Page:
More inaccuracies and inconsistencies in the Network North announcements made by the Prime Minister last week have been emerging, following the axing of HS2 to Crewe and Manchester (writes Sim Harris).
Rishi Sunak told the Conservative Party conference on 4 October that £36 billion will be released by scrapping Phases 2A and 2B, the sections north of Lichfield. Instead, the funds would be invested in other transport schemes.
He said: ‘I am cancelling the rest of the HS2 project. And in its place, we will reinvest every single penny, £36 billion pounds, in hundreds of new transport projects in the North and the Midlands, and across the country.
‘This means £36 billion of investment in the projects that will make a real difference across our nation.’
The budget for HS2 Phases 2A and 2B would have been spent between now and about 2040, and it has been revealed that some of the projects now listed by the government will not be completed until well into the 2030s.
Many of the schemes are not ‘new’. They have been listed on previous occasions, and in some cases have been completed, such as Metrolink to Manchester Airport and Nottingham Express Transit to Clifton South. Both these extensions are listed by the government as being funded by money from HS2, but were actually opened as long as nine years ago.
The government also withdrew its initial press release issued on 4 October and replaced it with a revised version the following day.
The first release said: ‘The Leamside line, closed in 1964, will … be reopened.’, but the rewritten version says: ‘The North East will receive around £1.2 billion from the City Regional Sustainable Transport Settlement (CRSTS) 2 budget, plus a further £0.7 billion on top – funded from HS2 …This money could part fund the reopening of the Leamside Line.’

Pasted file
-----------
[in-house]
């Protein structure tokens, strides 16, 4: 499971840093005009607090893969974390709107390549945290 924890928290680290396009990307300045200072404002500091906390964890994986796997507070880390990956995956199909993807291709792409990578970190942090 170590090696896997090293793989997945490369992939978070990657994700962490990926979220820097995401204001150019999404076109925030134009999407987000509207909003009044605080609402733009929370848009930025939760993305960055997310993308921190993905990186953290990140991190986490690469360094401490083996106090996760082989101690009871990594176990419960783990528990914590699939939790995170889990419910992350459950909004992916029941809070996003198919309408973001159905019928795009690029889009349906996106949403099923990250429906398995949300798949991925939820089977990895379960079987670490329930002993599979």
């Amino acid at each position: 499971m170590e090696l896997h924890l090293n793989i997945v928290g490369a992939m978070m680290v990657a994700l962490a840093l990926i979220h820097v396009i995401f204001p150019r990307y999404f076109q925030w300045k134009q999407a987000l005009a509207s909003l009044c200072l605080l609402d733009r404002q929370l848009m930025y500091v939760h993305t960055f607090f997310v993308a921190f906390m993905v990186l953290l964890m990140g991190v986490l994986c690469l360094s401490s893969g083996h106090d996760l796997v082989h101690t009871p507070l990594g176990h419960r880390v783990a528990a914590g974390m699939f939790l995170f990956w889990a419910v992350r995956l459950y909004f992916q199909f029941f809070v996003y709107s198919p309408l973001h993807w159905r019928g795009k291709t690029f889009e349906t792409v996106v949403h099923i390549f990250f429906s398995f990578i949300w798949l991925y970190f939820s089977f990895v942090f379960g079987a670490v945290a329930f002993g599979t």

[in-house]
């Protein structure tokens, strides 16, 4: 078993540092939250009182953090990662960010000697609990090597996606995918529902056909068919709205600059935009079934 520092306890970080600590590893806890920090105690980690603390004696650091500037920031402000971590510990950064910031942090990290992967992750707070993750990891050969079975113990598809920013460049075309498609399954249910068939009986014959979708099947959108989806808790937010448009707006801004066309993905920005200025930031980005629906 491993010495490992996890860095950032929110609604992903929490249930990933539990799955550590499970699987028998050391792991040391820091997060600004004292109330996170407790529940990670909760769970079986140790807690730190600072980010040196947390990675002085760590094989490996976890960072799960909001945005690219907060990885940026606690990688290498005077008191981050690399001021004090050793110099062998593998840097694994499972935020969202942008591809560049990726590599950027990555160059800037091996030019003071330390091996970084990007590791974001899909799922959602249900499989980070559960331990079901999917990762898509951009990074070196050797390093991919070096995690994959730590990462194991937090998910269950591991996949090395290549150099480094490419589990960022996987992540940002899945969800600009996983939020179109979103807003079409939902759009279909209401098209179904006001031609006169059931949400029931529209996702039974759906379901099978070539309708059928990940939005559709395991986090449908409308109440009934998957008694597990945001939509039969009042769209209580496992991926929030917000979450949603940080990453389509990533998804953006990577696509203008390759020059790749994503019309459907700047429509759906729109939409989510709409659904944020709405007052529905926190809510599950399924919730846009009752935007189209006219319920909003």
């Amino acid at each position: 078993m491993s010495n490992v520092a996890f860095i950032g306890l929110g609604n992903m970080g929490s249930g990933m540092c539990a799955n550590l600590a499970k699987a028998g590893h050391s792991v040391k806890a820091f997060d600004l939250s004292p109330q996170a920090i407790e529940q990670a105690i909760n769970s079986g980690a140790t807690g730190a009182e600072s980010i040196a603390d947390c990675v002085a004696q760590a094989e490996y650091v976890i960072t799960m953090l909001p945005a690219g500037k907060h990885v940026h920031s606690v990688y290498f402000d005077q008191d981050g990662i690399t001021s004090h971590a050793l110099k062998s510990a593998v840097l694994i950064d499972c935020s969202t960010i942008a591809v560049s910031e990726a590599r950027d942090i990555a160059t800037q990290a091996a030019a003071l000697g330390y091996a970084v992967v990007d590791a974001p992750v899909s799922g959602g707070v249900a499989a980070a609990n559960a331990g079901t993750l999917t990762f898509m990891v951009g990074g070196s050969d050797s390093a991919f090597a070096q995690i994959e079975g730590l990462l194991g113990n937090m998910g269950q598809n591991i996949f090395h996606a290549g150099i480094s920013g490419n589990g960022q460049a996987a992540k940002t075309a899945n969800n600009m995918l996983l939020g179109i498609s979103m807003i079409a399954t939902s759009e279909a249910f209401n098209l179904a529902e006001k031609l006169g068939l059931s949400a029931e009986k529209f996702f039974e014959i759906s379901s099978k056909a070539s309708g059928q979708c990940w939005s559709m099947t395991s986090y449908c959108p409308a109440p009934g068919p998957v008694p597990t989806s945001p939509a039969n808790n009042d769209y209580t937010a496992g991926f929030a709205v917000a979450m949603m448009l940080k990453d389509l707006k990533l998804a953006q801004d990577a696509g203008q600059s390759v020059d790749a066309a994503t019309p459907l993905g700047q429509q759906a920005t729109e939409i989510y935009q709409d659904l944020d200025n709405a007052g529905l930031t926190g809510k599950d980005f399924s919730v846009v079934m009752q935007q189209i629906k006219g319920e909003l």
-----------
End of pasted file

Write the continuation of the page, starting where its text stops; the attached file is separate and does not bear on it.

In another revision, the first announcement promises ‘£100 million in funding for a Mass Transit system: to revolutionise travel in and around Bristol’.
In the second the reference to Bristol has disappeared. Instead, it says: ‘£100 million in funding for the West of England Combined Authority’. The Authority’s area includes Bristol, but it now appears to be able to decide how to spend the £100 million.
Labour shadow transport secretary Louise Haigh said: ‘Their back of a fag packet plan is in disarray, and this shambles shows once again the Conservatives simply aren’t serious about delivering for the North.
‘Only after 13 years of failure could the Conservatives pledge to take two decades to deliver projects they’ve already promised.
‘These are promises that have been made to the North and Midlands countless times before – and frankly they’re sick and tired of empty promises from this broken Government.
‘The truth is, catastrophic Conservative mismanagement has blown a hole in HS2 and after this fiasco, why should anyone in the North believe they can deliver anything they say?’